The value of peer support to improve emergency department experiences for racialized people with mental health issues

By Raymond Cheng, Ontario Peer Development Initiative; Steering Committee member, Community of Interest for Racialized Populations and Mental Health and Addictions

In brief

The use of peer support in the emergency department (ED) is an emerging practice. In this issue of Promising Practices, we profile two scenarios: One is the inner city hospital with the dense and diverse populations it serves, and its use of a Community Support Worker; the second is the future establishment of peer navigators in the Central Local health Integration Network (LHIN) at two sites – one in the city, and another serving a broader suburban area. Each offers some lessons and implications for their respective use by racialized people with mental health issues.

This Promising Practice arose from the work of the Community of Interest for Racialized Populations and Mental Health and Addictions (COI). The COI supports knowledge exchange activities to improve provincial policy, planning and service delivery for racialized populations and mental health and addictions. Currently, work is focused on mental health related emergency department (ED) use by racialized populations. 

In September 2012, the COI conducted a sector scan and follow-up interviews to identify promising practices in this issue area. Shared care was identified as a possibility; this was one of several promising practices identified through this process. The COI identified instances where shared care was either being used or in the process of being implemented, and contacted key informants to obtain more information.

Additional promising practices are available on the COI website. For more information, please click here or contact ssubramanian [at] ontario [dot] cmha [dot] ca (Sheela Subramanian) (Canadian Mental Health Association, Ontario).

Promising Practices profiles innovative practices and initiatives from around Ontario.

Using peer support in emergency departments

The use of peer support in the emergency department (ED) is an emerging practice. Two scenarios are shared here. One is the inner city hospital with the dense and diverse populations it serves, and its use of a Community Support Worker. The second is the future establishment of peer navigators in the Central Local health Integration Network (LHIN) at two sites – one in the city, and another serving a broader suburban area. Each offers some lessons and implications for their respective use by racialized people with mental health issues.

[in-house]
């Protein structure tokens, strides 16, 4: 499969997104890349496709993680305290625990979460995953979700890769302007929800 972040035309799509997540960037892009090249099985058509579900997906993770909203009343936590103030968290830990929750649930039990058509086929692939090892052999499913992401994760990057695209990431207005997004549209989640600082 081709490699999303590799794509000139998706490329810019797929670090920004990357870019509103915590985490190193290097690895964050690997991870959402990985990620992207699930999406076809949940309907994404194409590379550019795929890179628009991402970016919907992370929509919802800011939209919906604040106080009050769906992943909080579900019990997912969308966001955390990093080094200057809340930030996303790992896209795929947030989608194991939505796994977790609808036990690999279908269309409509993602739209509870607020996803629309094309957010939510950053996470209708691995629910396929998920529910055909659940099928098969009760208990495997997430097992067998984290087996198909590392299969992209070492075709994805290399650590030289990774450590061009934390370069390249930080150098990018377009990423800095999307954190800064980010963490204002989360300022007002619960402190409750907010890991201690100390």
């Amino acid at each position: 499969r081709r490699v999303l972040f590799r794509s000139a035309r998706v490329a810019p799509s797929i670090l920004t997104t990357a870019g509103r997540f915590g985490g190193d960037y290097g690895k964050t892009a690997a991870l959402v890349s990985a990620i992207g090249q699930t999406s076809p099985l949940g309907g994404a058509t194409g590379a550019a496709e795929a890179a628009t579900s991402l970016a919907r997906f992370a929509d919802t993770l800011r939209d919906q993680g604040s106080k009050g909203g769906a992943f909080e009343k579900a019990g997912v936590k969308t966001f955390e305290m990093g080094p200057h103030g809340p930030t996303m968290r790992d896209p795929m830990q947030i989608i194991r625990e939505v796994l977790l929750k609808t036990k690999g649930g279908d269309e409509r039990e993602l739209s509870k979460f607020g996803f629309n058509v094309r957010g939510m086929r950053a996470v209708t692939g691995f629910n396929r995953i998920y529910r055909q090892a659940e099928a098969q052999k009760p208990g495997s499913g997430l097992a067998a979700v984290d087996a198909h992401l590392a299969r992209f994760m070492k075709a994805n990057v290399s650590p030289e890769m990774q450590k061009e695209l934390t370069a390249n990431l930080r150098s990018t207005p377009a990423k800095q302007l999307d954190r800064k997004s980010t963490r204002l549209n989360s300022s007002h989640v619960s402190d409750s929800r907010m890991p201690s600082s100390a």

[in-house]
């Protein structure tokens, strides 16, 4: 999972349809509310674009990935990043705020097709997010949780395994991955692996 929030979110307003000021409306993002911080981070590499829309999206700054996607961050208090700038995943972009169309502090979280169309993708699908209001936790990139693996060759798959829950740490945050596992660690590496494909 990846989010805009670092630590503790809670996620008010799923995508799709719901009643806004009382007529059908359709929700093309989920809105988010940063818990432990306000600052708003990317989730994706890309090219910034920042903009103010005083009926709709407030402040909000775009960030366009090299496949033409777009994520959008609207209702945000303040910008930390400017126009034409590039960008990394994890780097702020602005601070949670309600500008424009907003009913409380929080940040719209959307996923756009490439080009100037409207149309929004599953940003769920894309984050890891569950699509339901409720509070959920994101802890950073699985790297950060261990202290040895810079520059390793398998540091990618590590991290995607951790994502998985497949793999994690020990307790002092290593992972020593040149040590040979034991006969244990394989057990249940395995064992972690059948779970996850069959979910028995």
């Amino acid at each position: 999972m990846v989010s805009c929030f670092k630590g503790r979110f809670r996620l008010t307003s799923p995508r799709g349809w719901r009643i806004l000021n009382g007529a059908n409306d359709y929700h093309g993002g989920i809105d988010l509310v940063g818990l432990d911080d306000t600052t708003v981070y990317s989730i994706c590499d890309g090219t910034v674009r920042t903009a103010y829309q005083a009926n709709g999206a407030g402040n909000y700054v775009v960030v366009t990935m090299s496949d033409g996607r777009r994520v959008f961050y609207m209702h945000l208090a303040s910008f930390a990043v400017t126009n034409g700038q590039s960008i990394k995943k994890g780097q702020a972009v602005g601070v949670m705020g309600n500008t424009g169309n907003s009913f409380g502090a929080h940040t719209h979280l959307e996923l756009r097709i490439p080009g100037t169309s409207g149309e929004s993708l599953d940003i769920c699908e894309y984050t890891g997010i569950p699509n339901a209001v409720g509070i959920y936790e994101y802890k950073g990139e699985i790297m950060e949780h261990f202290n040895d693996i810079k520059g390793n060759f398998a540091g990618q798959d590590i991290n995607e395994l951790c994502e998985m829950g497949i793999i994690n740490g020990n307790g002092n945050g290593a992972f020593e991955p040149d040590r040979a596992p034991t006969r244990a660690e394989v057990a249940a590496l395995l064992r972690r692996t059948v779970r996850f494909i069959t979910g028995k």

People from racialized populations are likely to experience heightened stress in an unfamiliar environment such as the emergency department, and are possibly hampered if their first language is not English. Furthermore, for those who seek help for mental health issues, whether on their own or accompanied by family and friends, any additional support during such a hard time is likely welcome.

1. Peer support in the inner city hospital

The St. Michael’s Hospital’s ED aims to provide a range of care for people with mental health and addictions issues. It offers a needle exchange program and a transitional centre for people who have been discharged but have nowhere to go in the community. It also pioneered the Community Support Worker Role. The position was created as a result of one of St. Michael’s 4 Community Advisory Panels (CAP): the Homeless and Underhoused CAP . As the hospital website notes:

“The CAP recognized that many homeless and under-housed clients were arriving at the St. Michael's Emergency Department (ED) with no one to advocate for them. Working with ED staff, they helped to create a new, permanent position to provide support for homeless and under-housed clients in Emergency and help them link to community services when they are discharged. The person in this new position also acts as a mentor to other staff in the ED to help them communicate and understand the unique needs of vulnerable clients.”

The championing of peer support reflects the hospital’s commitment to health equity as expressed in its values-based practices. They include the following which may support the needs of racialized people living with mental health issues: cultural sensitivity training for all staff and students; anti-discrimination policies; interpreter services; patient advocates; and diverse spiritual care.

The Community Support Worker (CSW), Frank Fournier, is mostly present in the ED during working hours. Among their many tasks, the CSW:

  • Introduces themselves to vulnerable individuals who present at the ED Explains the functions of the ED, and if necessary, other hospital services